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Merge Sort | Sorting Algorithm

October 15, 2017
Posted by Pumpkin

Merge Sort is a Divide and Conquer algorithm. Divide and conquer algorithms divide the original data into smaller sets of data to solve the problem.

During the Mergesort process, the elements of the array or collections are divided into two parts. To split an array, Mergesort will take the middle element of the array and split the array into its left and its right part. The resulting sub arrays are again recursively divided into two sub parts until the size of the each subarray becomes 1.

Once the splitting process completes, merging process starts recursively which combines results of all the subarrays.

To combine both arrays, merging starts in each subarray at the beginning. It picks the smaller element and inserts this element into the beginning of the combined subarray. Then it compares the remaining elements of the two subarray and store them into combined sorted array. at the end of this, it produces combined sorted output array.

Merge Sort Average Case

Above GIF Images are generated through  Algorithms mobile app.


The logic for the merge sort is as follow:

  • Divide : The first step would be to divide the problem into two or more than two sub-problems. As already stated, the input is an array containing N elements, this algorithm divides the array into two sub-arrays containing half of element in each of them, i.e. N/2. So division step is straight forward; just find the mid element in the array and divide it.
  • The second step would be to solve these subproblems recursively until we reach to the base case where the solution is direct which is the subarray have only single elements which itself is sorted.
  • Conquer : The third step would be to combine the solution of individual sub-problems to formulate the overall solution to our problem.

The above three steps are also illustrated in above GIF image as well as below diagram:


In short, the algorithm for merge sort will be divided into two main parts

  1. Divide the input array into subarrays and after that
  2. Merge all the arrays to form the sorted array.

Java Program Implementation

public class MergeSortExample {

	public static void main(String[] args) {
		int[] inputArr = {4,1,7,5,3,2,6};
		MergeSort ms = new MergeSort(inputArr);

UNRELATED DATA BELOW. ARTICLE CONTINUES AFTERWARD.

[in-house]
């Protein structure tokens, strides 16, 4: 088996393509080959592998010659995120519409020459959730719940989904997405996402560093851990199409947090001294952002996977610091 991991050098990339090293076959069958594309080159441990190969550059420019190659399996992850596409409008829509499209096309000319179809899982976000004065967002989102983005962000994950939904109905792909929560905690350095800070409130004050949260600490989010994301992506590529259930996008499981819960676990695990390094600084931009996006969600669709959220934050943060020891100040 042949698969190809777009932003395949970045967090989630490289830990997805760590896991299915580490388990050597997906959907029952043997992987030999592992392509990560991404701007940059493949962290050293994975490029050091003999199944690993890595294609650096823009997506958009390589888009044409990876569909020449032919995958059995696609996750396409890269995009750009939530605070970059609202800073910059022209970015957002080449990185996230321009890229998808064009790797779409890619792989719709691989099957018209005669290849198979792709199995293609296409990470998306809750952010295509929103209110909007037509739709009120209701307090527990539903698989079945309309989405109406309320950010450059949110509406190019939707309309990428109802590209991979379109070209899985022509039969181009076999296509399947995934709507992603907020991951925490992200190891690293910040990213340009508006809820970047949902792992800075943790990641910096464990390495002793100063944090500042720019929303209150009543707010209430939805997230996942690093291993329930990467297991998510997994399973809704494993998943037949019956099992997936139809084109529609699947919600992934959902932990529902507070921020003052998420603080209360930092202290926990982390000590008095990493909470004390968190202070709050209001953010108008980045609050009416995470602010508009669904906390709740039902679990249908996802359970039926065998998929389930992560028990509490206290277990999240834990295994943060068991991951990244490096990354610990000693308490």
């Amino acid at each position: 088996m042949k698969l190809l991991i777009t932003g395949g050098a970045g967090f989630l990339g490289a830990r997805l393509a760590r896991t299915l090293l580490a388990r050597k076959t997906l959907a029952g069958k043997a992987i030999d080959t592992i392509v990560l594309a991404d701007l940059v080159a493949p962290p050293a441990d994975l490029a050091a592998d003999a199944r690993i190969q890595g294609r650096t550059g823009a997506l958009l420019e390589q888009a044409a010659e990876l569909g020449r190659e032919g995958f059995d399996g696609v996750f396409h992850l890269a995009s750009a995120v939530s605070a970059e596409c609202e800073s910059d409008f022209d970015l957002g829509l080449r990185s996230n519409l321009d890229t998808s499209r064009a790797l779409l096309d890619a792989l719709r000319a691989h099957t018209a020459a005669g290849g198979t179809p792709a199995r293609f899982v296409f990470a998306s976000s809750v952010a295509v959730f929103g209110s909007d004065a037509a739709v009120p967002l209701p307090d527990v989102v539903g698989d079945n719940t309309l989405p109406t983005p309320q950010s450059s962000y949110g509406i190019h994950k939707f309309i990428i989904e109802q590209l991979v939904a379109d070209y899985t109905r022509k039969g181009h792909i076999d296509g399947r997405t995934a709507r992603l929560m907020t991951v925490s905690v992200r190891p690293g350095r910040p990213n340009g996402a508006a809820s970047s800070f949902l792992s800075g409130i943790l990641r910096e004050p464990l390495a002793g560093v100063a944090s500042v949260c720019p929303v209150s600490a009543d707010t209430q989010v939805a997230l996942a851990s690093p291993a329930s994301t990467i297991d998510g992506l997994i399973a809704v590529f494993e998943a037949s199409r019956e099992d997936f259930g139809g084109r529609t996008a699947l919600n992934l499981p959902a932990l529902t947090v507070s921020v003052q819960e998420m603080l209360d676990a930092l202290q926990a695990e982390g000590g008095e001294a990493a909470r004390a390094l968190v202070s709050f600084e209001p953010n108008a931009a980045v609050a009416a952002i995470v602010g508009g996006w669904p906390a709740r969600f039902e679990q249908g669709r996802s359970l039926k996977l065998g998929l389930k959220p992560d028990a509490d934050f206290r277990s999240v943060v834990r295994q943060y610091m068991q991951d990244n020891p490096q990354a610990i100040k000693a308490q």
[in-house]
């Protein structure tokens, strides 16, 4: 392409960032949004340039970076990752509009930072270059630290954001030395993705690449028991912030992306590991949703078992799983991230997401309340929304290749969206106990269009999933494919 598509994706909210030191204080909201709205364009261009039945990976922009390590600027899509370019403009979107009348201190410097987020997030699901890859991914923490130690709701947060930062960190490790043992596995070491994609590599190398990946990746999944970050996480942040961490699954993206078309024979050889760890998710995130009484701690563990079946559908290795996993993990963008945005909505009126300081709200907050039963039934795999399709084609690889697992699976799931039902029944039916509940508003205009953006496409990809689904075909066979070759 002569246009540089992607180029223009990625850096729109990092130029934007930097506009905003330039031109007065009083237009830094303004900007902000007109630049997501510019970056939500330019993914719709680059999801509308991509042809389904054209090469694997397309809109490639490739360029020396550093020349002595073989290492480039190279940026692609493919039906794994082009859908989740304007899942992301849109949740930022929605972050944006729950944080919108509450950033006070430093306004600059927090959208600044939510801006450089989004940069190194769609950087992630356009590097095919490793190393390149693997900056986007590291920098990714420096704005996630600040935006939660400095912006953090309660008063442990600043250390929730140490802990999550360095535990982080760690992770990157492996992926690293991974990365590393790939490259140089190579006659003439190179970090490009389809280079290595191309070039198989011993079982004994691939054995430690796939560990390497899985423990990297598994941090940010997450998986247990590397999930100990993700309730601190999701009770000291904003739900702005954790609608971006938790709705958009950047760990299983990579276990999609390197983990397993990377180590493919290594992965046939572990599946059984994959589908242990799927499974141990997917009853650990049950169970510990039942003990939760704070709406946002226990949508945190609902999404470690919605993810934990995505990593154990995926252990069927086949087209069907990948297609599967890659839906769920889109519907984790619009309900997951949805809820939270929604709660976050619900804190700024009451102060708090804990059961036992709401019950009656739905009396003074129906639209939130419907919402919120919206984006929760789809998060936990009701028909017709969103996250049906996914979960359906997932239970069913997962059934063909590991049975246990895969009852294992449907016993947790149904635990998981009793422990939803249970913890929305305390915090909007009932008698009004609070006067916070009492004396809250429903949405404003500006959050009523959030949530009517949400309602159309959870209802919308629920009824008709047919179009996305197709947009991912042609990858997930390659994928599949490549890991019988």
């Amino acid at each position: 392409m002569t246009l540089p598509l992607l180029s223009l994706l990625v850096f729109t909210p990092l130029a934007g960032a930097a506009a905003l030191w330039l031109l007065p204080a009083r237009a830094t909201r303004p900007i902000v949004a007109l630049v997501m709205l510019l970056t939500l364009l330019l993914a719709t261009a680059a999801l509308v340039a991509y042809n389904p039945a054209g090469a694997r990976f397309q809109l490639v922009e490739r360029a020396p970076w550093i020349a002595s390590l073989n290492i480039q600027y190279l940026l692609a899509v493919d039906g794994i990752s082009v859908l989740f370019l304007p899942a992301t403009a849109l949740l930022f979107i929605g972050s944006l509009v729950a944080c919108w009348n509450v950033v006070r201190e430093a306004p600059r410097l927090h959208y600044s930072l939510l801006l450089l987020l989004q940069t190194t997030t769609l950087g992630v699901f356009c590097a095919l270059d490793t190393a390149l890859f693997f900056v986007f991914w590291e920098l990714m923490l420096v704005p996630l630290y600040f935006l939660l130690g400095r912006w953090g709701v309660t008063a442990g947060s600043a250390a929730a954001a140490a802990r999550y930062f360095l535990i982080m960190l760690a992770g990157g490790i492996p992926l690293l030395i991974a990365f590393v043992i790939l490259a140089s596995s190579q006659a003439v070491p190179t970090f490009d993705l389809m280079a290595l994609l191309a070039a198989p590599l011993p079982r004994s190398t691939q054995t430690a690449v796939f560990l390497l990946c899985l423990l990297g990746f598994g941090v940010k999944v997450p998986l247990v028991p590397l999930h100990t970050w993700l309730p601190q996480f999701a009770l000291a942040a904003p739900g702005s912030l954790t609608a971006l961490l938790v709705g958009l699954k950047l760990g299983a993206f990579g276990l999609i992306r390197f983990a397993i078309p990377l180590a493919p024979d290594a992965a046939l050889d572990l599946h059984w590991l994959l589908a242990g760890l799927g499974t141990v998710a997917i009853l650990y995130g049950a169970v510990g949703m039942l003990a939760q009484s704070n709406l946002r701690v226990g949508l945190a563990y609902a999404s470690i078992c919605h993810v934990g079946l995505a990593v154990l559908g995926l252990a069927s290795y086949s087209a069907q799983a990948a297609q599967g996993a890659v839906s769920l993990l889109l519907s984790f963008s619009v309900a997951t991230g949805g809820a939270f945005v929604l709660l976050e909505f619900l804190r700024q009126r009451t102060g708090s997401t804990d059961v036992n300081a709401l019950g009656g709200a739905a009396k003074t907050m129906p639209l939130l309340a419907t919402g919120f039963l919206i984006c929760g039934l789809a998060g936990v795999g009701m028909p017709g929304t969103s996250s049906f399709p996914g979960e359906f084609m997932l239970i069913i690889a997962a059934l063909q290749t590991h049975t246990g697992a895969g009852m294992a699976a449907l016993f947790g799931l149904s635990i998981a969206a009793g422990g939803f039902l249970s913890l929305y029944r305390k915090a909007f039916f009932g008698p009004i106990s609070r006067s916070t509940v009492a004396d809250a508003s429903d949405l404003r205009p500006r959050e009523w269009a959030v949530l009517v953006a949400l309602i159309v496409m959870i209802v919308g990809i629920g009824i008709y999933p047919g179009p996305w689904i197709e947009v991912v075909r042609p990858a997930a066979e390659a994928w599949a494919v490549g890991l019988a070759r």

System.out.println("------------------\n Input \n------------------");
		System.out.println("\n\n------------------\n After mergeSort() \n------------------");


class MergeSort{
	int[] arr;
	MergeSort(int[] arr)
		this.arr = arr;
	 * Main mergeSort() function which will internally calls
	 * overloaded recursive mergeSort(left,right) function
	public void sort()
	 * Overloaded Recursive mergeSort() function
	 * @param left	left index of the input array
	 * @param right	right index of the input array
	public void sort(int left,int right)
		int middle;  // middle index of the input array
			middle = (left+right)/2;
			sort(left,middle);   // to divide the array -  left Half
			sort(middle+1,right); // Right Half
			merge(left,middle,right); // to merge sorted left and right halves
	 * merge function which will be internally called from sort() method.
	 * @param left 		left index of the input array
	 * @param middle 	middle index of the input array
	 * @param right 	right index of the input array
	public void merge(int left,int middle,int right)
		int n1,n2;
		int[] leftArray, rightArray;
		n1 = middle-left+1;
		n2 = right-middle;
		// Temporary left and right array
		leftArray = new int[n1];
		rightArray = new int[n2];
		for(int i=0; i < n1; i++)
		for(int j=0;j < n2;j++)
		int i=0, 	// pointer for the leftArray
			j=0, 	// pointer for the rightArray
			k=left;	// pointer for the main Array i.e. arr
		while(i < leftArray.length && j < rightArray.length)

Time Complexity

From the algorithm we can see that it is a recursive algorithm and the time complexity for the same can be calculated as below: 

T(n) = 2T(n/2) + \Theta(n) which is resolved to O(n logn) time complexity.

Average Case

Merge Sort Average Case

Worst Case (Reverse List)

Merge Sort Worst Case

Above GIF Images are generated through  Algorithms mobile app.

Space Complexity

It is having O(n) space complexity.


  • It is more efficient as it is in worst case also the runtime is O(nlogn)
  • It provides stable sorting.


  • It is takes lots of space(O(n)) which may slower down operations for the last data sets in some cases.

Java and many other languages use merge sort as default technique for sorting objects.

That's all for this topic. If you guys have any suggestions or queries, feel free drop a comment. We would be happy to add that in our post. You can also contribute your articles by creating contributor account here

Happy Learning 🙂

You can also check the other articles on sorting and searching such as selection sortbinary searchfibonacci searchbubble sort etc.  You will also like to enhance your knowledge by going through our other articles on different algorithms and data structures.

Further Reading For interview Preparation

  1. Program To Find Unique Array Element
  2. Program To Check Whether A Number Is Prime Or Not
  3. Program To Check If A Given Number Is Power Of Two Or Not?
  4. Program To Find Number Of Set Bits In The Binary Number
  5. Sudoku Solver
  6. N Queen Problem
  7. Graph Search - Breadth First Search
  8. Graph Search - Depth First Search
  9. interface VS abstract class
  10. Access Modifiers (public, private, protected and default scope)
  11. HashMap vs Hashtable Vs SynchronizedMap Vs ConcurrentHashMap
  12. CountDownLatch Vs CyclicBarrier

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